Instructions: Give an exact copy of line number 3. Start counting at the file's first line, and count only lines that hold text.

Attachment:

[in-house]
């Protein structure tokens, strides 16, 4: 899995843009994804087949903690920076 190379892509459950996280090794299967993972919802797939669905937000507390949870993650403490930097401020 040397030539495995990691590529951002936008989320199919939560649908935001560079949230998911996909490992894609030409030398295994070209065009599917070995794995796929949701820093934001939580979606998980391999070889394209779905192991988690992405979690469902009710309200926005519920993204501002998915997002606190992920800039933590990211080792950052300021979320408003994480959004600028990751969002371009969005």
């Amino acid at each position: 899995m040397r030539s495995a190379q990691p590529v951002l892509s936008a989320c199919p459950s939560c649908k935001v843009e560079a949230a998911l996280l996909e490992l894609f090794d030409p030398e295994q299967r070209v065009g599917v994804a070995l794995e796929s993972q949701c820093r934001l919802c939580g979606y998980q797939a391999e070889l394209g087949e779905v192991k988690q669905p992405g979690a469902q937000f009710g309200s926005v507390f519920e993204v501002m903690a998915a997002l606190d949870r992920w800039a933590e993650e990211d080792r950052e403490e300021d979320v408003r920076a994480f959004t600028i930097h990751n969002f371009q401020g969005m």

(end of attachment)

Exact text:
């Amino acid at each position: 899995m040397r030539s495995a190379q990691p590529v951002l892509s936008a989320c199919p459950s939560c649908k935001v843009e560079a949230a998911l996280l996909e490992l894609f090794d030409p030398e295994q299967r070209v065009g599917v994804a070995l794995e796929s993972q949701c820093r934001l919802c939580g979606y998980q797939a391999e070889l394209g087949e779905v192991k988690q669905p992405g979690a469902q937000f009710g309200s926005v507390f519920e993204v501002m903690a998915a997002l606190d949870r992920w800039a933590e993650e990211d080792r950052e403490e300021d979320v408003r920076a994480f959004t600028i930097h990751n969002f371009q401020g969005m």